Nepali protester said shot dead by troops at rally
Kathmandu, Apr 8: Nepali troops opened fire today on activists protesting against King Gyanendra's rule, killing one man, a political party said, as tight security elsewhere prevented big demonstrations in the troubled nation.
The man was shot dead in the resort town of Pokhara, about 200 km (125 miles) west of the capital Kathmandu, during a pro-democracy rally, Yogesh Bhattarai, a senior leader of the Communist Party of Nepal (UML), told Reuters.
''He was shot in his head and he died instantly,'' Bhattarai said. More details were not immediately available.
Pokhara was hit by massive protests through the day with activists fighting pitched battles with troops who fired dozens of tear gas shells to quell them, witnesses said by phone.
The violence came on the 16th anniversary of democracy in the Himalayan kingdom, sandwiched between Asian giants India and China, where mainstream political parties began a four-day nationwide general strike and protests on Thursday.
The parties had planned a massive show of strength with a big rally in the heart of Kathmandu on Saturday.
But stringent security, which included armoured personnel carriers with machine gun-wielding soldiers, blocked access to the venue and foiled their plans.
Soldiers and baton-wielding policemen patrolled the deserted streets of Kathmandu and ordered people indoors as an 11-hour curfew began at 10 a.m. (0415 GMT).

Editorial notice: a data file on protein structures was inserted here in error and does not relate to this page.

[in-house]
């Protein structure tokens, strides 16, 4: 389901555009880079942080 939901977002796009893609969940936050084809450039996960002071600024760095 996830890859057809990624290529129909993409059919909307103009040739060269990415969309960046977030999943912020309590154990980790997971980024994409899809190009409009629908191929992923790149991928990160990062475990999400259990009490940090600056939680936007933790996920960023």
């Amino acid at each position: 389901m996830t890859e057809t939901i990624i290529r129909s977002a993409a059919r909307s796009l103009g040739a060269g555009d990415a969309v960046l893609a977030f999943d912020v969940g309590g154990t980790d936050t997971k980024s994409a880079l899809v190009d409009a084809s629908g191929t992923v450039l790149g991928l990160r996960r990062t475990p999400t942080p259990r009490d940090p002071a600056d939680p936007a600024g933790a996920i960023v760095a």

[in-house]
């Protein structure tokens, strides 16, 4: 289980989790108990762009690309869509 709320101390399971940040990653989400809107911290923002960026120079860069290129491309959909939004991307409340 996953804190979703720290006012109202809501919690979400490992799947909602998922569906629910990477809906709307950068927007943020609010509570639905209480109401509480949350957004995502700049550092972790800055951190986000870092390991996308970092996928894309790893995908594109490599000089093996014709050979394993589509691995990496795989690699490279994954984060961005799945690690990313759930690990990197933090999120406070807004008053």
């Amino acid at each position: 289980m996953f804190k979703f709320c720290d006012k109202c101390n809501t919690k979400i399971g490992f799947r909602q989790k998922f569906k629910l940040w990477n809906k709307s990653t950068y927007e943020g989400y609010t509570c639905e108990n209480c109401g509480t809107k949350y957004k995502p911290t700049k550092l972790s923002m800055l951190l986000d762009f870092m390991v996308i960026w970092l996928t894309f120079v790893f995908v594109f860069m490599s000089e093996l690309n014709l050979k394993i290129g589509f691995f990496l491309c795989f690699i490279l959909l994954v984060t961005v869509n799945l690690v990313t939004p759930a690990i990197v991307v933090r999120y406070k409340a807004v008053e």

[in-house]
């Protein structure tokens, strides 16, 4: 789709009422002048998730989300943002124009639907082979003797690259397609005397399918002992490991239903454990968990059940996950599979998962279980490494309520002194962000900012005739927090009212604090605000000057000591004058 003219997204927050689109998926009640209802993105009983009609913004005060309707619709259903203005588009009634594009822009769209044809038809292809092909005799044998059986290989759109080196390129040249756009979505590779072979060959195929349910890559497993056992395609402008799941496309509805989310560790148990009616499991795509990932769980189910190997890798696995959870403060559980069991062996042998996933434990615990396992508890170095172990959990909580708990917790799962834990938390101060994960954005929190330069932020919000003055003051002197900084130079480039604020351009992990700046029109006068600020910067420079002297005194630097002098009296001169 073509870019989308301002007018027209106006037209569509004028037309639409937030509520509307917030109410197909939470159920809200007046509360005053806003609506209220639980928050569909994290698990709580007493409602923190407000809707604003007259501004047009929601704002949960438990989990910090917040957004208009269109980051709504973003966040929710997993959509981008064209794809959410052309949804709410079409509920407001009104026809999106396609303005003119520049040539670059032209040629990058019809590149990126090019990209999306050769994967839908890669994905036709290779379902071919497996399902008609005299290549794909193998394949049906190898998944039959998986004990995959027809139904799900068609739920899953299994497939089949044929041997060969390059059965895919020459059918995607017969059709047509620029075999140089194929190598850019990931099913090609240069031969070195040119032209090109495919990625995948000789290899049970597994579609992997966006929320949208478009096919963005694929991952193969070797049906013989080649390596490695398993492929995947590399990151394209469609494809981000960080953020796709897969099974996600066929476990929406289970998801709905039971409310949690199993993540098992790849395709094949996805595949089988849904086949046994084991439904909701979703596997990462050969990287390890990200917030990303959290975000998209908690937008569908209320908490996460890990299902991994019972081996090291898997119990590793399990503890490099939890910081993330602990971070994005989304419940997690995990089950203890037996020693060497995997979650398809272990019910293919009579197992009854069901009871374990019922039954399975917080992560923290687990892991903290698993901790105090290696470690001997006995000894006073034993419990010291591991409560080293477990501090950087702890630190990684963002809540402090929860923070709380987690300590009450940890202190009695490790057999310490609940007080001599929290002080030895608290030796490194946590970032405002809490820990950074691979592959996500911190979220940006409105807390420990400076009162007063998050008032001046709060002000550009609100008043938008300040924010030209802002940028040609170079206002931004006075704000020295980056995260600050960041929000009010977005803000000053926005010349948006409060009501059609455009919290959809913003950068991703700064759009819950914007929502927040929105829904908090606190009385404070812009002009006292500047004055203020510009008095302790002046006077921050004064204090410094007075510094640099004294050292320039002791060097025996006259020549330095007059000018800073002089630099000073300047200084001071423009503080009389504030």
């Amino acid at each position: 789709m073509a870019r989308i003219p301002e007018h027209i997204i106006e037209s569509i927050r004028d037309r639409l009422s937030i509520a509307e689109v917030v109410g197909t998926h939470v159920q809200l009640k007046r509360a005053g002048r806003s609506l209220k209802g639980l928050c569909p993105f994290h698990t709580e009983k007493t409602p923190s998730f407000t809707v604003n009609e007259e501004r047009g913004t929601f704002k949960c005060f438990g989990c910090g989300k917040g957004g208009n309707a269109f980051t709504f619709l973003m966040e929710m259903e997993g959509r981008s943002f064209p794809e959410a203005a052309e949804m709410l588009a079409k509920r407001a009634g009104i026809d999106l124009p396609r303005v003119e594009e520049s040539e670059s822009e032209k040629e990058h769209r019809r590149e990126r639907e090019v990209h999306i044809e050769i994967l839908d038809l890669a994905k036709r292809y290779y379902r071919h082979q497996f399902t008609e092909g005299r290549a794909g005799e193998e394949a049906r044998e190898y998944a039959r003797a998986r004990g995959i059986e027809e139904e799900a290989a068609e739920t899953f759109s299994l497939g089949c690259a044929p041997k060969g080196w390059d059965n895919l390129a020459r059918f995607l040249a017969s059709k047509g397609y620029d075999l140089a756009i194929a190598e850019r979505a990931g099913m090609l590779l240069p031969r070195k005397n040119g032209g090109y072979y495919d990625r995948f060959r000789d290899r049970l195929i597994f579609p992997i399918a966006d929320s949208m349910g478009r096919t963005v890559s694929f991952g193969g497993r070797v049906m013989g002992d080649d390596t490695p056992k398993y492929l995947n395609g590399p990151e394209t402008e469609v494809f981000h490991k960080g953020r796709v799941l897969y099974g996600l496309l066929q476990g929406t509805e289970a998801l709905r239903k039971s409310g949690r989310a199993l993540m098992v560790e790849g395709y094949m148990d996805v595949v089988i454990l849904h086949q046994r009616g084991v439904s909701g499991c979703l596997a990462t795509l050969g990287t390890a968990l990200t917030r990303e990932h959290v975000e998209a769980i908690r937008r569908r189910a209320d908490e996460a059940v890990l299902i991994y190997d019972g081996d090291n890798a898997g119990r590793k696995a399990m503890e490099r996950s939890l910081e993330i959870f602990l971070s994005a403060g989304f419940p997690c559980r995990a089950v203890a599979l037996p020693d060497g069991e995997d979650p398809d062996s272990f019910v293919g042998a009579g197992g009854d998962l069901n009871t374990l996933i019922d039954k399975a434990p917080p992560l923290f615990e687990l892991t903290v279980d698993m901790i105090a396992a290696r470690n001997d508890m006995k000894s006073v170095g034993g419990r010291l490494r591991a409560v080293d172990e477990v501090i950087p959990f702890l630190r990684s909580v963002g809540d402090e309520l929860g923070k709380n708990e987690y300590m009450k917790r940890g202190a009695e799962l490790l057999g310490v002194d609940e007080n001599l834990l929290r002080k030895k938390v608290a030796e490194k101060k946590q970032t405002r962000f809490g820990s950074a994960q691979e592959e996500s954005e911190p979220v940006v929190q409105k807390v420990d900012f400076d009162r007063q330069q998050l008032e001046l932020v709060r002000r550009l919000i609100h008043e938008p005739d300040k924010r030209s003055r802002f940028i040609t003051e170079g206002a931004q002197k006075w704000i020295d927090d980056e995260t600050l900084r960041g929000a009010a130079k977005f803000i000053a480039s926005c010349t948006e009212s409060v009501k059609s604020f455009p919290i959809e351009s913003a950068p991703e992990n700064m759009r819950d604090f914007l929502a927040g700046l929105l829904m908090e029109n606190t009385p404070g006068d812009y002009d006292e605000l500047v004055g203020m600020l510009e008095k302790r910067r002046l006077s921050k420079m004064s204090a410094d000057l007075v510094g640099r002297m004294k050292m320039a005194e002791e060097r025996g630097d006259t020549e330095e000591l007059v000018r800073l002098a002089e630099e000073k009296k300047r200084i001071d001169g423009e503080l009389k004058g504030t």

''We have changed our plans and are taking out smaller protests away from the main venue because of the curfew,'' Bhattarai said.
''We will use the Pokhara killing and hold a large protest in Kathmandu tomorrow,'' he added.
Dozens of young activists elsewhere on the outskirts of the capital tried to defy the curfew and clashed with riot police.
''Gyanendra leave the country'', ''Death to Gyanendra'', ''Long Live Democratic Republic'', the youths shouted before pelting stones at riot police. The police responded by charging at them with batons and firing tear gas shells to disperse them.
The main political parties have formed a loose alliance with Maoist rebels to remove the monarch and the insurgents have announced an indefinite ceasefire in the Kathmandu region to help the demonstrations.
The monarch says he was forced to take power because the parties had failed to crush the Maoist revolt, which has killed more than 13,000 people since it started in 1996.
Kathmandu residents said mobile phone and some Internet services were disrupted, although there was no official announcement about links being cut.
''Residents should not come out of their houses. Security forces could shoot violators or police could arrest them and jail them up to one month,'' the government said in a statement about the curfew.
Armoured personnel carriers, mounted with heavy machine guns, were stationed at several main thoroughfares of the city while security vehicles carrying dozens of armed forces drove through main streets.
''This is the defeated mentality of the government. How long will they impose curfew and arrest people?'' said Amrit Kumar Bohara, another top leader of the Communist Party of Nepal (UML), the country's second largest political group.
''The protests will continue. We can't stop them. If not in Kathmandu, we'll hold them in other cities,'' he told Reuters.
Yesterday, hundreds of students burned tyres, hurled stones and chanted pro-democracy slogans as they fought pitched battles with police firing tear gas.
''You can't solve the problem with curfew. It hurts ordinary people,'' said Suraraj Bhattarai, who works in a Kathmandu restaurant.
''People are rising against suppression and they cannot be crushed like this,'' he said.